Neale adds more detail to what still existed:
” When the workshop officially closed in 1977, artists Yvo Samgushak and Eli Tikeayak were still working, “learning new slip casting techniques under a federal initiatives program grant”. The closing was the result of the high operating costs (between $35,000 and $40,000 per year) and the overproduction of large pots that were difficult to ship and sell. 23
Wight further comments :
“The ceramics workshop officially closed in 1977. The craft shop continued to be a place where people gathered to sell carvings or sewing and to visit it until it was finally shut down in 1987.” 10
In retrospect the turnover of managerial talent, the lure of other employment on participants, the lacklustre sales returns, and the shifting of the project between government departments, with attendant funding issues, sapped the life force from the venture.
Another element was the disconnect between the northern community and the southern councils and committees. While Grenier, for example, not noted for his administrative preferences, did have the administrative assistance of Bernadette Kuki,2 and Billyard had the help of Michael Kusugak, perhaps the direct local Inuit management under Kusugak assisted by artist Donat Anawak came to late.
But perhaps it is better to say the Project did not die; rather its seeds lay dormant until the Shirleys and a mostly new generation of artists brought new vigour and life via the Matchbox Gallery.
Stay tuned. And now for a look at some of the artists and their works.
Selected Artists and Gallery
First a Few notes
- Although there was a potential for group or mult-part compositions as in the Angutituak work above, there was also less mixing of other media – stone, bone, ivory, wood – than in more “familiar” and popular stone carvings from other centres.
- Although multiple figure subjects were not common, rather, mostly single figures or forms, multiple figurative elements were applied onto, or incised into the major form.
- Many of the “rules” that apply in Western art history biographies do not apply in Inuit biographies. Name spellings are various; birth dates are often specifically unknown.
- Collaboration in creating works was more frequent than in Southern art; rather, creation and production reflected community norms of sharing and cooperation.
- Although I will be challenged I do not see ceramic sculpture as an “authentic” or traditional art form, not to the degree seen since the 1960s. Although clay forms or figures were possibly produced in the past they were clay, not fired ceramic, and their chance of survival would have been minimal. The modern clay movement basically had its start through one person, the ceramist and organizer, Claude Grenier. But the vigour and success in which the Inuit explored and exploited clay as a medium, and made it their own, is a testament to their creativity and ability to adapt the medium on their own terms.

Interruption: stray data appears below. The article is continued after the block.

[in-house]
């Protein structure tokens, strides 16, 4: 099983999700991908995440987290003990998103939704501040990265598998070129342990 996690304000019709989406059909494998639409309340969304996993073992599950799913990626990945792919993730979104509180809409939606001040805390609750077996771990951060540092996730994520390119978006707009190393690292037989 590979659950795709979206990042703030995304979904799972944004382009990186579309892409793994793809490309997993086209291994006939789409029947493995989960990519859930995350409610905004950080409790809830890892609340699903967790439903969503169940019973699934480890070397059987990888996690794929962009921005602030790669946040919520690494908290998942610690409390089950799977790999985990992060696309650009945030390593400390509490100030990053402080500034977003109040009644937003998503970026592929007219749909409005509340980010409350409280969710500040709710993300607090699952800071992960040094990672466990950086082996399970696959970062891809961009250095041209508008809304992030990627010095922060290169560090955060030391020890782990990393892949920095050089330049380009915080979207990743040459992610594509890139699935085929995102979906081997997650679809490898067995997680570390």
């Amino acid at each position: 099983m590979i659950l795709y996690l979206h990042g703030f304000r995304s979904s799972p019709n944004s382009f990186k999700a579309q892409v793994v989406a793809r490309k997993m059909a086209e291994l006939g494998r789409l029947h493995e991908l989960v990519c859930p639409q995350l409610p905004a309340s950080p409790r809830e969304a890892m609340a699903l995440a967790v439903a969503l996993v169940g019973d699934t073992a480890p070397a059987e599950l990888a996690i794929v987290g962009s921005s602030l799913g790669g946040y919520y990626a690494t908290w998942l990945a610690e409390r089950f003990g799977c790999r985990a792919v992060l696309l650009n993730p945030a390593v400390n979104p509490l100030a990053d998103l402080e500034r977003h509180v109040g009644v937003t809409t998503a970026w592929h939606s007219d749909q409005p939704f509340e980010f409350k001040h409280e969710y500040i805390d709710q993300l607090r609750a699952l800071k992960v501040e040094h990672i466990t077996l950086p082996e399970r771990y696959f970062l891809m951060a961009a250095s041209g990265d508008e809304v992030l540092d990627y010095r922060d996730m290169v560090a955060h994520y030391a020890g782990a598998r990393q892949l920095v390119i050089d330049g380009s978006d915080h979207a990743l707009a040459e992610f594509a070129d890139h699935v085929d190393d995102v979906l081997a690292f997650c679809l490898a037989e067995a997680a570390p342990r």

- The pressure for economic results mirroring the success of Inuit prints and sculpture was constant from government departments – federal and territorial – and councils and southern sales outlets. There was a constant tension between the known successful market look and the new explorations that the Rankin Inlet Inuit chose to explore themselves.
- Although it is hard to precisely date works from the project, comments from Grenier and Billyard about clay and forming might give some clues. Grenier describes an initial clay source:
“The clay we used was dug up along the shores of Baker Lake, near Chesterfield Inlet, thanks to Pissuk, the hunter who found it. This stoneware clay contained iron oxides which gave it a reddish colour. Once washed and prepared, it proved to be an excellent modelling material which turned chocolate brown when baked in the kiln.” 5
Grenier further describes approaches that would give the works the much desired Northern, even signature, look to many works:
“We even received a motorized rock crusher which was useful in breaking up and pulverizing the different kinds of stones that we collected from the tundra and added to the clay to bind it and give texture. When baked in the kiln, these mixtures gave our clays and glazes a special ‘northern quality’ reminiscent of the coloured lichens of the Arctic landscape, and marked our pottery with a distinctive and primitive style all its own” 5
- Robert Billyard describes the clay used during his stay. Note the mention of stoneware:
“Some earthenware but mostly cone 10 stoneware; some clay local but usually mixed in with imported, prepared clay from the south, Plainsman Clay in the 1970s.” 15
- The Pottery Supply House was the source for Billyard’s glazes.15 But glazing was not a favoured process:
“The potential for a unique ceramic product at Rankin is so great that it cannot and must not be destroyed by the use of commercial glazes.” 24
- Handbuilding, coil and slab, were the preferred methods most of the time. Later in the period wheel throwing was sometimes used.2
- Relief elements were sculpted and added to the form, especially where shamanistic or mythological meanings were depicted. Frequently in naturalistic or “portrait head” subjects the details were incised or impressed.
- Shoe polish was an early experiment to simulate glazing. It was met with horror by the southern committees. Examples have made it into the markets. Neale comments though: